Science deserves to be better than an idiocracy. While, despite its core values of a truthful struggle, like other human achievements that have become old enough in a rigid framework, it seems attracted in to that direction now. People who rightfully claim that science is white or masculine are only scratching the surface.

If you love science, care about it. Try to see its fundamental limits and so transcend it. You may still call it science and I won’t argue over terms. I think it will still not be about finding the truth; however, it is a neater struggle to serve such a purpose.

P.S. I am not viewing this post as a truthful post, either. This is just a code. It’s a rather unconventional idea in the sphere of ideas out there. Your human brains recieve it; some relate to it and some object. The process of understanding something is a set of biochemical algorithms; Logic and reasoning have that shady characteristic in common with emotions and feelings. This is why there is so much disagreement out there in the world. It’s not that people are almost always wrong. It’s because folks are different and the evolution of their worldviews take totally different pathways and so different things make sense to them based on their previous experience and knowledge. From these many ideas out there some of them get lucky enough to survive, take over and dominate for a period but it is not necessarily an indicator of their truthful. Truth may be non-monotonic in a very deep sense. It is alarming when we realize that even if the external field of reality or the attractor of truth had not existed, we would still assume them. And what I have said here has been said before in different tones and terminologies. The scientific climate has not been so friendly to those ideas and they have not got enough exposure or resources. All instances of similar claims that I managed to find have faded out due to what I think as a form of early exposure. This post is not about the truth either. You can view it as a mutation that I would like to promote. This time around it may take off somewhere around here.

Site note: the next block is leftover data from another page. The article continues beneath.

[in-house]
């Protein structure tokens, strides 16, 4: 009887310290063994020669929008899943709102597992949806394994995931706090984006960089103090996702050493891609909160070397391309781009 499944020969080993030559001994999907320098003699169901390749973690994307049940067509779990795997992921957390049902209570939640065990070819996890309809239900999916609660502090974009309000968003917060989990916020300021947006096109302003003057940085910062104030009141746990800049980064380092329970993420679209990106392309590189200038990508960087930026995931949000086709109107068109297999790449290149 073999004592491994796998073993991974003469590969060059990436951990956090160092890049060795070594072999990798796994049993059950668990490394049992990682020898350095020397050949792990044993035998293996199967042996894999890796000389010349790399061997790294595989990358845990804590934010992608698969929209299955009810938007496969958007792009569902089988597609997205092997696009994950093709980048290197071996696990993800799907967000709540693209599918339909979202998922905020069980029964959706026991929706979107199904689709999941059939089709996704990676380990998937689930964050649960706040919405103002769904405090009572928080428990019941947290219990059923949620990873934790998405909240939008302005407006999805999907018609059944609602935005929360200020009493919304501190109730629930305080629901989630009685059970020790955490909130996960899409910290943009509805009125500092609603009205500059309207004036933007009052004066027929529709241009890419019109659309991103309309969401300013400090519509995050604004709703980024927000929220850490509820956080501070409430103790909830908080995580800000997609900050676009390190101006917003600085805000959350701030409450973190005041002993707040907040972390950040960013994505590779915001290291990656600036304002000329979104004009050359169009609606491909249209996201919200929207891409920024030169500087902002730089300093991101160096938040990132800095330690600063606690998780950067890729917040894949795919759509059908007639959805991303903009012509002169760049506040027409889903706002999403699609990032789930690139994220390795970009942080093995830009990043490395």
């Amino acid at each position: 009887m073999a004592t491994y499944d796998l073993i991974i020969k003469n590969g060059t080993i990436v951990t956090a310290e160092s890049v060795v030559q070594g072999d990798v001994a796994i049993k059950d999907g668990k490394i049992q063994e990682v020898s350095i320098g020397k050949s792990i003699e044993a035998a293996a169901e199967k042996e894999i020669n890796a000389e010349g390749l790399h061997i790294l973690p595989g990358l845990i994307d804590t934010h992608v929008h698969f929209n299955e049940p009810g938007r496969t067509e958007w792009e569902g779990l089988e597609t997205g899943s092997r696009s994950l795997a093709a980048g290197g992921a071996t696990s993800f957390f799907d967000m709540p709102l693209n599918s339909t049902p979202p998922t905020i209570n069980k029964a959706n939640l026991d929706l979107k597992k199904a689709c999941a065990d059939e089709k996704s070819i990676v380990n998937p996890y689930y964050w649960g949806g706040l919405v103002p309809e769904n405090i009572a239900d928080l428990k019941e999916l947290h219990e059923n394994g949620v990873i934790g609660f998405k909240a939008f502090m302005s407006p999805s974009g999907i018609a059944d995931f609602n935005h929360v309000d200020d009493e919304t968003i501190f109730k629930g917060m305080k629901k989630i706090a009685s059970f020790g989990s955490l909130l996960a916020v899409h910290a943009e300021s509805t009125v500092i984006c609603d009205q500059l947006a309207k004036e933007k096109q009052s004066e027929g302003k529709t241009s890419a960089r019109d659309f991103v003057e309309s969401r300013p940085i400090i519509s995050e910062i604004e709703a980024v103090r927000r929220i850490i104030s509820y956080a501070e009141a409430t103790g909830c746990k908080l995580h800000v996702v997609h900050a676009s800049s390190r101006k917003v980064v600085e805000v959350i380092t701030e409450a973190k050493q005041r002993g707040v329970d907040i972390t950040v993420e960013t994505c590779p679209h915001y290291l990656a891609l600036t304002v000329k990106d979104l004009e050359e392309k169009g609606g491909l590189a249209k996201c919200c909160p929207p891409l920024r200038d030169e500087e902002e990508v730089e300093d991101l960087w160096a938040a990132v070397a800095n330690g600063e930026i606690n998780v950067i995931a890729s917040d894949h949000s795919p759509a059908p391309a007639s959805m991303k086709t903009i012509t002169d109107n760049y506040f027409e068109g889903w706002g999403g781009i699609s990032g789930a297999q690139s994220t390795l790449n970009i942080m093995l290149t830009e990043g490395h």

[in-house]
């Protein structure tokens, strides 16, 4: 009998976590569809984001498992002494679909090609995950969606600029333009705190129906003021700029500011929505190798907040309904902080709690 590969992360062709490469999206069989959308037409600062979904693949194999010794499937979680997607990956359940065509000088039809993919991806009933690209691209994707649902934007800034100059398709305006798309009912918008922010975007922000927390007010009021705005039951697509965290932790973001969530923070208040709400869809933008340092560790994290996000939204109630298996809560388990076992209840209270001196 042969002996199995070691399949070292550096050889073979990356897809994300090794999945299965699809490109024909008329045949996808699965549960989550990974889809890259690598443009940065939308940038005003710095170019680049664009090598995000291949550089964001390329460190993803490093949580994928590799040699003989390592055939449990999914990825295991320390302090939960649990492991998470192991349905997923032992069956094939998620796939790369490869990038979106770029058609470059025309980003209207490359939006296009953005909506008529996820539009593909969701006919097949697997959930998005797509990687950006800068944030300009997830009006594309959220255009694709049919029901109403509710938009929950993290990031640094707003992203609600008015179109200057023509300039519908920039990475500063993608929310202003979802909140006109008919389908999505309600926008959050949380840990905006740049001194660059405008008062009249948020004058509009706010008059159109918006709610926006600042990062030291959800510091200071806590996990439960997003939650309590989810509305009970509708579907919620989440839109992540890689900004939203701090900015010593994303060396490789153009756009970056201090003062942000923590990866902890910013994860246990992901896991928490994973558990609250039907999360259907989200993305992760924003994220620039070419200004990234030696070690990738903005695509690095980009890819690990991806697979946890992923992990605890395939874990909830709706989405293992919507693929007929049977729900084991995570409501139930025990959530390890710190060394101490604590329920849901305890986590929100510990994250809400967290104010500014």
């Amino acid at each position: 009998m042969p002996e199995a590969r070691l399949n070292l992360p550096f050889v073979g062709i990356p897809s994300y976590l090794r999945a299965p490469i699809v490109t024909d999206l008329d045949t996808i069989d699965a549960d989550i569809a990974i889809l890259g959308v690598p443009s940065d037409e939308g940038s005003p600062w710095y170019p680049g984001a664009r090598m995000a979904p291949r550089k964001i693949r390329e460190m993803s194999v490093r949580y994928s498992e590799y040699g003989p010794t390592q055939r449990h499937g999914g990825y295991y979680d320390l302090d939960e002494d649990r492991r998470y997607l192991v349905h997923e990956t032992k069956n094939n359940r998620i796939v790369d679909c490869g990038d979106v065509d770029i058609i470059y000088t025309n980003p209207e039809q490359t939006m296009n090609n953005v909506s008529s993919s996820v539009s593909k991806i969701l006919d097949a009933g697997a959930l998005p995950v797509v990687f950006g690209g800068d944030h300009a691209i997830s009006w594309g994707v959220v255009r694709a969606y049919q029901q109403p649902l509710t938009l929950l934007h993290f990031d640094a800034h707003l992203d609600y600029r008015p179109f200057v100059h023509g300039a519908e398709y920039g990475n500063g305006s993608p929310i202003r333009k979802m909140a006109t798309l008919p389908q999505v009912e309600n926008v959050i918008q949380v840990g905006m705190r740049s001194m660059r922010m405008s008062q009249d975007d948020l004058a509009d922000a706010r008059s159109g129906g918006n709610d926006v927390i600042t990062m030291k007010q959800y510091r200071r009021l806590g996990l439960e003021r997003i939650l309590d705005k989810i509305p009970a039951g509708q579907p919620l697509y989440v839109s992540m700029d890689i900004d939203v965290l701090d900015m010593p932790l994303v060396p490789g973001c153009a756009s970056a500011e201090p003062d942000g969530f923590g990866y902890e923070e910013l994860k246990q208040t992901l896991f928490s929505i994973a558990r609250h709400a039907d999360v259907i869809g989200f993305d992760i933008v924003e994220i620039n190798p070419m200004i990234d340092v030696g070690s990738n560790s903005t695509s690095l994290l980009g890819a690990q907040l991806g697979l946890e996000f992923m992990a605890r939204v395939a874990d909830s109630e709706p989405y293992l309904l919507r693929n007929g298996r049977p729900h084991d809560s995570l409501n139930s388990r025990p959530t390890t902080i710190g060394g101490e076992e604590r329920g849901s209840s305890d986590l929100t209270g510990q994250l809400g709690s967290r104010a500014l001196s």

Challenges on the road to Democracy in the Middle East

SAIH Trondheim in collaboration with Amnesty arranged a debate meeting with Café Nord-Sør about the situation and the ongoing happenings in the Middle East.

Three speakers were invited to tell more about the Arabic spring and the role of religion in the geopolitics of the region: